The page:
Electric energy meters are designed to account energy under sinusoidal and nonsinusoidal conditions, because both, old and new standards for energy meters require testing their accuracy under different conditions. The latest EN 50470 standard increases the range of meter testing under nonsinusoidal conditions, introducing new shapes of test signals such as the phase fired waveform or the burst fired waveform. This paper discusses calibration problems of electronic revenue energy meters for direct connection and for connection through current transformers, and it proposes a new calibration procedure which reproduces normal operating conditions better: three-phase configurations of measurement systems, load range during meter testing or shapes of test signals. Recently, modern Electrical Power Standards, also known as Power Calibrators, enable automatic testing of various types of electrical devices, including electricity meters in their normal operating conditions. This article presents examples of single and multi position fully automatic test systems, which employ Power/Energy Calibrator from Poland as the precision source with programmed waveforms of three phase voltages up to 560 V and currents up to 120 A conforming to EN 50470, or with random waveforms generated by PC software random wave generator. Measurement uncertainty of the energy meters under different nonsinusoidal conditions using a test system with reference to accuracy of the power calibrator or to the reference meter, are discussed. Comparative analysis of test results for different shapes of voltage and current signals is presented in the conclusions of this paper.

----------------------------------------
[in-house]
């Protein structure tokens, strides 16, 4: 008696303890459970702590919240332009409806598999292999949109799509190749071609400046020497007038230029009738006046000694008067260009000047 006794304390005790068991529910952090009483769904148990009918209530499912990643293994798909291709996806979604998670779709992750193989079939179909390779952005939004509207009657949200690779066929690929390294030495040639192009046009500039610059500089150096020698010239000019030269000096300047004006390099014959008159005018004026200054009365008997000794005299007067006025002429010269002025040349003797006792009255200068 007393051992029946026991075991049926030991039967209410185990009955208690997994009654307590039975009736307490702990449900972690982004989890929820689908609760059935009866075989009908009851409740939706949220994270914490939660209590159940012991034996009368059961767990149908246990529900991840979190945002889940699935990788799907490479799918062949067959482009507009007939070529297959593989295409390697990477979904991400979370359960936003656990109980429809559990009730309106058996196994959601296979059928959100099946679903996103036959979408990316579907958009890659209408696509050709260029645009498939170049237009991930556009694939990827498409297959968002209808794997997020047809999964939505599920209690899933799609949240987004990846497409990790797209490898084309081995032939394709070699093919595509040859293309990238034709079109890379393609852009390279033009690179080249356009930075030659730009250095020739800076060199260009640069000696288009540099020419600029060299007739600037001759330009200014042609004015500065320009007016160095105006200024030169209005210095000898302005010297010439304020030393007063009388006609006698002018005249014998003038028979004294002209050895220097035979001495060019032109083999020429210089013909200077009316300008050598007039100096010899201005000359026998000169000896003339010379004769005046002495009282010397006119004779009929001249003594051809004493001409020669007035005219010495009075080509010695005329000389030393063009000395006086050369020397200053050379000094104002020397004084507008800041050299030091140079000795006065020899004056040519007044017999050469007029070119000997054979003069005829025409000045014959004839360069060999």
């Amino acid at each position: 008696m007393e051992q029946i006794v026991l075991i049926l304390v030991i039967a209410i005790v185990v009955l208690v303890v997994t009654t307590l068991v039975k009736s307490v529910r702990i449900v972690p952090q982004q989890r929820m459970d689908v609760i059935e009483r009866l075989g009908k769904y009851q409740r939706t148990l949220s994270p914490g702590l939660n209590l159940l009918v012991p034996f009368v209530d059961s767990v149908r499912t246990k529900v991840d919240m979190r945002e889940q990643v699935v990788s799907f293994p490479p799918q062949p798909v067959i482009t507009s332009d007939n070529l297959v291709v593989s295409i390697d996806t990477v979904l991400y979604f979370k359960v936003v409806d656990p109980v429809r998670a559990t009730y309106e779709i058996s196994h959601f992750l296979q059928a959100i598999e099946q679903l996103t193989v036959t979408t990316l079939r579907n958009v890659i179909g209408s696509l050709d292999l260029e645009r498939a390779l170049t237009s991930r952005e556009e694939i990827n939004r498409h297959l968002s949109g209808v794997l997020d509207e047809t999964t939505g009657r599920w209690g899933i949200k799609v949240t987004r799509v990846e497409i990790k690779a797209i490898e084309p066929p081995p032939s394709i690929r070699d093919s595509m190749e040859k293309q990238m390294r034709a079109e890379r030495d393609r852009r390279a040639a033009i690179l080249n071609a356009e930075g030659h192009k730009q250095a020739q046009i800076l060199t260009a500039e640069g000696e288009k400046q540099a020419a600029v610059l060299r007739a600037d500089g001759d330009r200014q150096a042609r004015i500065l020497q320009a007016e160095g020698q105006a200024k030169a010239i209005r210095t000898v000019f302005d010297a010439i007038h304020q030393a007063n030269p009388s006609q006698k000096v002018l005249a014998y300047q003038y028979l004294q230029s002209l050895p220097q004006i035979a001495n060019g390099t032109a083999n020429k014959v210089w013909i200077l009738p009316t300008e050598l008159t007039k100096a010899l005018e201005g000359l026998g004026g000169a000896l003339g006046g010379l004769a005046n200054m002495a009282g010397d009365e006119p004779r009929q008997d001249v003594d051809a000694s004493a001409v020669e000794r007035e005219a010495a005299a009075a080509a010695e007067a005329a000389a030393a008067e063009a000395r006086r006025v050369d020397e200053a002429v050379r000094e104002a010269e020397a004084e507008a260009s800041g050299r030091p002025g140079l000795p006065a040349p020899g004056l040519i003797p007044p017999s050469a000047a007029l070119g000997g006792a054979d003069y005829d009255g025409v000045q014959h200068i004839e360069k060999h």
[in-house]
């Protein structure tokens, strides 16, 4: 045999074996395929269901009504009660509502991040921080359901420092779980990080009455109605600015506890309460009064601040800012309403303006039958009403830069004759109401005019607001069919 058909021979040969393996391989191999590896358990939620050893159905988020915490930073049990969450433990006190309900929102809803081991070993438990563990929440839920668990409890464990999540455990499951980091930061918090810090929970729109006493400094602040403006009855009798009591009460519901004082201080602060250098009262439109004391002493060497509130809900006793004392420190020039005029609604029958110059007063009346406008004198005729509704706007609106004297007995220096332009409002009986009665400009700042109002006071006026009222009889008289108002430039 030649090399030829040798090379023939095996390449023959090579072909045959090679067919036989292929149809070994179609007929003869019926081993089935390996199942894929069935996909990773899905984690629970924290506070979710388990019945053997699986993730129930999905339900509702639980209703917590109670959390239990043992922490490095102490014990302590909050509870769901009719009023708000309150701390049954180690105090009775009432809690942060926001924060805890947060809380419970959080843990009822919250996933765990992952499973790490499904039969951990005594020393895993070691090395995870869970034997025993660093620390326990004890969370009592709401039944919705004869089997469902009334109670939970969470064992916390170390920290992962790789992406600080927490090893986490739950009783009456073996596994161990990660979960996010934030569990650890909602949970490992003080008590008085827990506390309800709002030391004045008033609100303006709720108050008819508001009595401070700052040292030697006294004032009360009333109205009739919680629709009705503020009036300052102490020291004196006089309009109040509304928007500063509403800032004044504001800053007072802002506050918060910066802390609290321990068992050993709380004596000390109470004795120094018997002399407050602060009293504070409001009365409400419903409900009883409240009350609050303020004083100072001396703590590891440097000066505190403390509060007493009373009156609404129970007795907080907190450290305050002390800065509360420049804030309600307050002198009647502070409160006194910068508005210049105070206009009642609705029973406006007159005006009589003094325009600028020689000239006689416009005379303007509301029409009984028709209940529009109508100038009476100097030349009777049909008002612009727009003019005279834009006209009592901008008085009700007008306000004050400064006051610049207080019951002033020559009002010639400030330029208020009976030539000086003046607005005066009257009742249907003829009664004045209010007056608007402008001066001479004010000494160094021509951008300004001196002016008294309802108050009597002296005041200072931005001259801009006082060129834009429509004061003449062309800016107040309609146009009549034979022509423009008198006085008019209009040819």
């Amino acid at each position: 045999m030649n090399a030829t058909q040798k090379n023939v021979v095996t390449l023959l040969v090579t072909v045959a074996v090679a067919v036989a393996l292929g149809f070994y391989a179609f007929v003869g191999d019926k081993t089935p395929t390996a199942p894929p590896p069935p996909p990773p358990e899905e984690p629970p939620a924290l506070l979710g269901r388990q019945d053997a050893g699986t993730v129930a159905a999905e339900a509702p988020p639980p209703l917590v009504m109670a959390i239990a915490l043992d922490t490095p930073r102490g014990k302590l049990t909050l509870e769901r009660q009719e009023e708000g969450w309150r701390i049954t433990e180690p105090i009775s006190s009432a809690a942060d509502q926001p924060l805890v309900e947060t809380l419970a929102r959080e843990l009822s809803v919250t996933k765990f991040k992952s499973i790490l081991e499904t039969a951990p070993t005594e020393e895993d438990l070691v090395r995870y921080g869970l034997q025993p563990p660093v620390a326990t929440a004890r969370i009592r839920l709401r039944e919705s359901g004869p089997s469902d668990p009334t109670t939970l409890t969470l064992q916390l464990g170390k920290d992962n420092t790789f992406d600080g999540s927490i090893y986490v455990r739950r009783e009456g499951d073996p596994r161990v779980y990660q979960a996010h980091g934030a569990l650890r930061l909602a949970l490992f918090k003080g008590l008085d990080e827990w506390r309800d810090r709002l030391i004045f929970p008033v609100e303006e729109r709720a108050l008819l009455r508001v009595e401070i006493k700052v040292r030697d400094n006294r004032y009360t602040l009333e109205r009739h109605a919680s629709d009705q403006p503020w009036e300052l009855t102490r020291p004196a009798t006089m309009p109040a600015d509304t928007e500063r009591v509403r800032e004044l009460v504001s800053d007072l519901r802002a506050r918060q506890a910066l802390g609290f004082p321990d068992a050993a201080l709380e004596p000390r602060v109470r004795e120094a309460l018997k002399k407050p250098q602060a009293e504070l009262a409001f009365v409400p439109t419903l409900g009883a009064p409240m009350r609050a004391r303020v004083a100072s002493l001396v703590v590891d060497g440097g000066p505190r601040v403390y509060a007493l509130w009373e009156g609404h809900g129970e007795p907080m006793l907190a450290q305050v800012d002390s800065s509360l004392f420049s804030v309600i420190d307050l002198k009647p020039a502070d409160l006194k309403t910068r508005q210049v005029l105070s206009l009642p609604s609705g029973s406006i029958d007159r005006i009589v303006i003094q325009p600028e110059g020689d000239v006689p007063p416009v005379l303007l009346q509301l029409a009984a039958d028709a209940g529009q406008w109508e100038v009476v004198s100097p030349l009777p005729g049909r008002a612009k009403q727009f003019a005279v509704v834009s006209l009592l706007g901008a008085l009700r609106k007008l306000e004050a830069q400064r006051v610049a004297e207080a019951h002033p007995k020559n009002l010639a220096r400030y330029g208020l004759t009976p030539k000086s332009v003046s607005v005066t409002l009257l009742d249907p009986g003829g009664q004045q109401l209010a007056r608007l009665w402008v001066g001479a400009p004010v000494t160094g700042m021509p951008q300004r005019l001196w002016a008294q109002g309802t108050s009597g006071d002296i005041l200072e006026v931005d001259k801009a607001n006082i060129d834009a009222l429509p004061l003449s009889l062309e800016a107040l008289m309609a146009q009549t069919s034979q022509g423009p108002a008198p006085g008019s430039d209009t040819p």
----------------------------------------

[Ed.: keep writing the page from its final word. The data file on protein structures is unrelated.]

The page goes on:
Considering the low efficiency during the process of traditional calibration for digital-display vibrometers, an automatic calibration system for vibrometers based on machine vision is developed. First, an automatic vibration control system is established on the basis of a personal computer, and the output of a vibration exciter on which a digital-display vibrometer to be calibrated is installed, is automatically adjusted to vibrate at a preset vibration level and a preset frequency. Then the display of the vibrometer is captured by a digital camera and identified by means of image recognition. According to the vibration level of the exciter measured by a laser interferometer and the recognized display of the vibrometer, the properties of the vibrometer are calculated and output by the computer. Image recognition algorithms for the display of the vibrometer with a high recognition rate are presented, and the recognition for vibrating digits and alternating digits is especially analyzed in detail. Experimental results on the built-up system show that the prposed image recognition methods are very effective and the system could liberate operators from boring and intense calibration work for digital-display vibrometers